The challenge will be to make just enough of a stink that it draws attention and not flies.
> However, this is what I am hoping and dreaming for: that work-sample testing will completely level the playing field. Regardless of gender, age, or origin, if you can do the work, you should get the job.
That's a nice thought, though it rather presumes that the playing field is level outside of the immediate neighborhood surrounding the hiring process.
I think that neighborhood, though, is probably, while not without gender/race/etc. bias, overrated in terms of the proportion of that bias on the course between birth and getting a software job that it is perceived to contribute.
Believe me, that has crossed my mind. This is where the segue into training comes. We've discussed it. As a woman, my one experience of being allowed to play outside and beyond the hiring process is pretty consistent with the anecdotal evidence given by my peers. But correlation is not causation. For every one candidate, there are an uncounted number of pivots to consider, and mapping them all out is impossible.
I agree that bias is overrated as a contributing factor to this so-called problem. But it is one we focus on because we also believe that behaviors can be controlled for and habits can be rehabilitated. There are a lot of narratives where the circumstances are very different but the dynamic is the same. Someone whose parents want them to be a doctor or lawyer who aggressively derail them from pursuing the arts. Some very intelligent kid growing up in poverty with no access to resources who starts acting out and ends up with a criminal record. A woman who is forced to take HomeEc in high school instead of trigonometry (me).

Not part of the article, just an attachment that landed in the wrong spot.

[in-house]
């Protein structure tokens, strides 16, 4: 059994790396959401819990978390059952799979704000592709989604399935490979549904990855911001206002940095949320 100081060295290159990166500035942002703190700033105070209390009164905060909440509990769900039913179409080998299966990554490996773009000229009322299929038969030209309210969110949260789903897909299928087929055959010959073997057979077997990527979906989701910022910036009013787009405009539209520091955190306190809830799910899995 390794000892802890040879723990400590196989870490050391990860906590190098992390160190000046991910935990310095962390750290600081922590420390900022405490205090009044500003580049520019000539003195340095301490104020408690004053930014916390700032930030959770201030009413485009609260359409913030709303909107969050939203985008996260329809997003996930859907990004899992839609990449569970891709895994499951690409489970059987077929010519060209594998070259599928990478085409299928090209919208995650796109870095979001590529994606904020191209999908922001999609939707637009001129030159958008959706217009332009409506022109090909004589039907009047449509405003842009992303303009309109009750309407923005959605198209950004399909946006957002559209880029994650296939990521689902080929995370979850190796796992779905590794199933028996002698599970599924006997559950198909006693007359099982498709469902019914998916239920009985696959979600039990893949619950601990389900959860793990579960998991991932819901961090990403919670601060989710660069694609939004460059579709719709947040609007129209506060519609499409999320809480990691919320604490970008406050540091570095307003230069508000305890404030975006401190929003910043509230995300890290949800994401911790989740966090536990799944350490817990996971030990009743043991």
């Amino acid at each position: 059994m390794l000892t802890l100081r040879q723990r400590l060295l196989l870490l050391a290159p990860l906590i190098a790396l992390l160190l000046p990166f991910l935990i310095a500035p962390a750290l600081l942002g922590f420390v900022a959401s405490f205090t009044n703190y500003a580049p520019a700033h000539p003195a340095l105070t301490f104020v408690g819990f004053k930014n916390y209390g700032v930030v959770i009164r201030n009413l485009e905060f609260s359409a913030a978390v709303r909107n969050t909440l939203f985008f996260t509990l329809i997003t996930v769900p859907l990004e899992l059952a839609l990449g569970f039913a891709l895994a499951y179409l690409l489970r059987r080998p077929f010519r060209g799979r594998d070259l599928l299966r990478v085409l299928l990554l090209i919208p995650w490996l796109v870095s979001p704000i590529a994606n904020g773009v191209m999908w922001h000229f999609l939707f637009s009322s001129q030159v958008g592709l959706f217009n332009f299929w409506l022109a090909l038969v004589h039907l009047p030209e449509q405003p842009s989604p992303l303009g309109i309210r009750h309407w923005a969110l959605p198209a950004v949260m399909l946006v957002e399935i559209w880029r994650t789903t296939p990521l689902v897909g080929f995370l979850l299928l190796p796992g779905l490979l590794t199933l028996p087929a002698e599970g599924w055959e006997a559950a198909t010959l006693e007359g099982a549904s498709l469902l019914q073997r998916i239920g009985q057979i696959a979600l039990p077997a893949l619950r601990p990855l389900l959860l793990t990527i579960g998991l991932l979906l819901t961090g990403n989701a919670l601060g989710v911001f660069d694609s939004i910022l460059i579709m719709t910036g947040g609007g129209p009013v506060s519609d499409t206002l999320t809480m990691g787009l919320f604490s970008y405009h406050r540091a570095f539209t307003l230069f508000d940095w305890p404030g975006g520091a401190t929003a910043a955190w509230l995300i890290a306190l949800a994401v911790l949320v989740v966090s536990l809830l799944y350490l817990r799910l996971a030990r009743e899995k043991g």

Taken in isolation, these narratives can be explained away. As examples of a larger pattern, they become flaws in a system that can be engineered away. There's a meta-bias, and I'm still searching for a way to describe it that doesn't trigger an emotional response. It seems that until we can have that rational, engineering-focused discourse to identify the not level playing fields of the world, cataloging their characteristics, finding what things can be controlled for and/or eliminated,... sigh I don't know how to finish that sentence.